When I looked over the cast photos, I didn’t see African-Americans or Hispanic-Americans portraying White Americans. I saw Americans portraying Americans. I see “Hamilton” as a step forward in race relations, too, but not a race relations of various groups competing amongst each other and scrapping for dignity- instead, it is the race relations of a nation of individuals of innumerable backgrounds, sharing a common heritage and a common destiny in the persons of their national heroes, and one which every one of them is capable of honoring regardless of the color of their skin. It represents a nation not of African-Americans and Hispanic-Americans and White Americans living together in racial harmony, but of Americans living together in national unity, where race might matter to individuals privately but has neither bearing nor influence in the public realm. That’s what this nation needs to be and that’s what Miranda was pushing for in the casting. It would have been no different had the main characters been portrayed primarily by Asian-Americans. They would have been Americans all the same, not representing their ethnic groups but representing the country as a whole. As a friend of mine put it, “Americans are black; Americans are white.” E Pluribus Unum.
And nearly as important, the varying cultural influences behind the music don’t represent a host of cultures living together in multicultural harmony, but the mixing and melding of various cultures into an entirely new culture, something unique to our shores and genuinely American. This mixing and melding, a melting pot not of one-way assimilation but two-way assimilation, has been the driving force behind the development of our national culture for centuries, and has only been stymied by white supremacy in previous eras and multiculturalism today. A tearing-down of the walls which multiculturalism erects, and an allowing of the cultural blender to work its magic, as was done in “Hamilton,” is the true cultural fate of our nation.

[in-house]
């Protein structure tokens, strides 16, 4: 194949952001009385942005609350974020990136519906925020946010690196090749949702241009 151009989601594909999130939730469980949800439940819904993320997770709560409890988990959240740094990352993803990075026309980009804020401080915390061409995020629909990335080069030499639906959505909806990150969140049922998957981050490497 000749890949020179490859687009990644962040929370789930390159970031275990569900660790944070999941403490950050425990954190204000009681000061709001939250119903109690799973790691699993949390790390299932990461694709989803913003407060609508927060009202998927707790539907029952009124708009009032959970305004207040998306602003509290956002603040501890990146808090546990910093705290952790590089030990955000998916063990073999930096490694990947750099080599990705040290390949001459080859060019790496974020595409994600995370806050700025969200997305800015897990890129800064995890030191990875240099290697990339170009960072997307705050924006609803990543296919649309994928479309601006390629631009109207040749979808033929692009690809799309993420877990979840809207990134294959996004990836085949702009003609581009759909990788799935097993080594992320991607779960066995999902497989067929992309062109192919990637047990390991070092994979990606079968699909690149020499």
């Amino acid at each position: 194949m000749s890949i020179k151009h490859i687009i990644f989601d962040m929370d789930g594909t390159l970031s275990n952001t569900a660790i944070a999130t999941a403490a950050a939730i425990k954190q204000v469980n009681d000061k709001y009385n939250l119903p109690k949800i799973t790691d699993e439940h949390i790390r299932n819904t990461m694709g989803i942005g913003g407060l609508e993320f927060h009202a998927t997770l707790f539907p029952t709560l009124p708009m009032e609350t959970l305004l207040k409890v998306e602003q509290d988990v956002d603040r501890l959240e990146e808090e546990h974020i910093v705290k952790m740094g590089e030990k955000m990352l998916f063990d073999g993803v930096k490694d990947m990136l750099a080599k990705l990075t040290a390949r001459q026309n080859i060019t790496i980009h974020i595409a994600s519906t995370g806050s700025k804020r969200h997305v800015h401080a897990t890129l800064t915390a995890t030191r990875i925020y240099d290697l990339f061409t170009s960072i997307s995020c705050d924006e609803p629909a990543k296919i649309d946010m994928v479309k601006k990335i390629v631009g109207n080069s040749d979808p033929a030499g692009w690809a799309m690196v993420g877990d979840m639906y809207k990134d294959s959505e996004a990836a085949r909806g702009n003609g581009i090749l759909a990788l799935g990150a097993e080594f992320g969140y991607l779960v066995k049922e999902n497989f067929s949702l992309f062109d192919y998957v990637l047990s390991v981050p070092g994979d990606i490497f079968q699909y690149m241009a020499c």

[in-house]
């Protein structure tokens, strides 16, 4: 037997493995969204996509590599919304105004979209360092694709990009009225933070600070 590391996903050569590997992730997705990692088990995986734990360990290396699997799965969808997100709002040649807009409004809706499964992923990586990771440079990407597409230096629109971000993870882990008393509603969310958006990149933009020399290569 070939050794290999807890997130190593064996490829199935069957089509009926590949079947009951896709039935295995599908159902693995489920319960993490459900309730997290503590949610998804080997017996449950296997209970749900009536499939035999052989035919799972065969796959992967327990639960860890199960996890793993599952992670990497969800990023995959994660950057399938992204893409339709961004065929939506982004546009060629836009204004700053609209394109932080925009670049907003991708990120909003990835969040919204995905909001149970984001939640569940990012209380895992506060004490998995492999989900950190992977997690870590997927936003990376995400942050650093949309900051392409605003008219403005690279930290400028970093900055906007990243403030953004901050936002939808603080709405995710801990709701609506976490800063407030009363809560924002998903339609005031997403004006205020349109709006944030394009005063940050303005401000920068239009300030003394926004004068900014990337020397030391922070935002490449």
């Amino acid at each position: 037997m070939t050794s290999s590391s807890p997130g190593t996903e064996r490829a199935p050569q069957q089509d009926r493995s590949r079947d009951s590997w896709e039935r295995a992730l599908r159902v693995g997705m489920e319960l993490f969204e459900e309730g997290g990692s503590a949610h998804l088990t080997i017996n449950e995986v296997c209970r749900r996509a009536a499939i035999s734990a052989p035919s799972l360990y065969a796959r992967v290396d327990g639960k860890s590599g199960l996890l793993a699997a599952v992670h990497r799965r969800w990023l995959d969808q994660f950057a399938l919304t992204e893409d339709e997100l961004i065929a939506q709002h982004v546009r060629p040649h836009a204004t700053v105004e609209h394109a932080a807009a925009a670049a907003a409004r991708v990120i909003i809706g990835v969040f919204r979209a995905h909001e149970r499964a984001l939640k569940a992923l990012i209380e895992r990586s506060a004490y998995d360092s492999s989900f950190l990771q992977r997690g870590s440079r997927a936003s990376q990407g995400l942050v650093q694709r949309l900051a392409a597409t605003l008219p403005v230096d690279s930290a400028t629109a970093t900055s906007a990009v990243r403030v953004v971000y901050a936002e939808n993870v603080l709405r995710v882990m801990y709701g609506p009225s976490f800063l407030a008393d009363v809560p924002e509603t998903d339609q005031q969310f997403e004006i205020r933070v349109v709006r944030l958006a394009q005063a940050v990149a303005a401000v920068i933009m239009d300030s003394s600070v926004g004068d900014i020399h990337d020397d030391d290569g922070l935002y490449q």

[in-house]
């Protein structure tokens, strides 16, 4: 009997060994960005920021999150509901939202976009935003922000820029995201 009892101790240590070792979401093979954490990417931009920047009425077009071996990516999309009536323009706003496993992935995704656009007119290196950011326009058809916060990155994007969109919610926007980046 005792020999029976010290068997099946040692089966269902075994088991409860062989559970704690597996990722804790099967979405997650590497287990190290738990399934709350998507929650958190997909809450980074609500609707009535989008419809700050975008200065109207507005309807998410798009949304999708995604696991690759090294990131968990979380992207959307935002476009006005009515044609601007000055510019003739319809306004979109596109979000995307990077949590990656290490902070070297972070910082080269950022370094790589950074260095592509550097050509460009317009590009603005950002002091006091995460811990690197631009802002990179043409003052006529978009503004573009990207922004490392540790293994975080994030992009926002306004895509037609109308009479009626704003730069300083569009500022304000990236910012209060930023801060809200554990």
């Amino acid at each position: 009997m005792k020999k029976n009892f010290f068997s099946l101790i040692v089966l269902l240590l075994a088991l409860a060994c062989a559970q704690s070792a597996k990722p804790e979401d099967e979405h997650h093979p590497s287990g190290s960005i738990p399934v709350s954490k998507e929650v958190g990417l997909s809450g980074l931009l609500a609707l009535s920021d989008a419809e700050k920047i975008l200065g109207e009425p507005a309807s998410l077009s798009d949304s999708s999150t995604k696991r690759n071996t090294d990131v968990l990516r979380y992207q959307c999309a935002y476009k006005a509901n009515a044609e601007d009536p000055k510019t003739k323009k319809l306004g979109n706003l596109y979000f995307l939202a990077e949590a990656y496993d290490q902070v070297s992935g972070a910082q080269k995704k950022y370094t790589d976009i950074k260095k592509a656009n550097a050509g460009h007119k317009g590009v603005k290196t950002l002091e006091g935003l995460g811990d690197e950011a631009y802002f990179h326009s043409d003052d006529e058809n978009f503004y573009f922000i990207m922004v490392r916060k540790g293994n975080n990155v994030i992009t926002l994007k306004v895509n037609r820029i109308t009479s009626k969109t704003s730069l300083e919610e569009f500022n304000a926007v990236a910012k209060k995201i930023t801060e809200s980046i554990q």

One might object that this multiracial portrayal was not ‘accurate,’ and indeed it was not, nor was it intended to be. It was intended to tell a story and to help a divided people of diverse backgrounds feel as though they were united in that single story. The historically all-white portrayal of the Jesus story in European culture is a manifestation of this trend (and it’s interesting to note that one of the few modern linguistically and racially accurate portrayals of the Jesus story, The Passion of the Christ, came around only after the majority of Christendom was no longer white.) There have been plenty of culturally-accurate tellings of the Founding story; this one sought to be not accurate, but powerful and uniting, and I would say it succeeded admirably.
Again, I’m really happy about the racial and cultural message “Hamilton” seems to have given, though I’m not as happy with the explanation of it I attempted to give above. It pales in comparison to the sublime beauty of the American America.
In short, here’s what I think about race teleologically and here’s what I think “Hamilton” said about race.
-It doesn’t matter where you come from, what the color of your skin is, or what ‘community’ the media tells you you’re in- if you’re an American, that’s the most important thing.
-American culture is a beautiful thing, with influences from diverse groups across the world influencing it. While it should be noted that our political culture is fundamentally Western European, just about everything else has been subject to cultural mixing and mashing, creating the beautifully pure hybrid we know today.
-Multiculturalism and closed-minded white dominance are equally pernicious to the development of a truly unified American society, where Americans of all races are truly respected by their fellow citizens as Americans and nothing else. They merely attack it from different ways, multiculturalism by fighting for the existence of multiple cultures and white dominance by precluding others from entering the broader culture.
Now, an interesting thought experiment would be to think what Alexander Hamilton himself would have thought about all this. But that is a case for another day.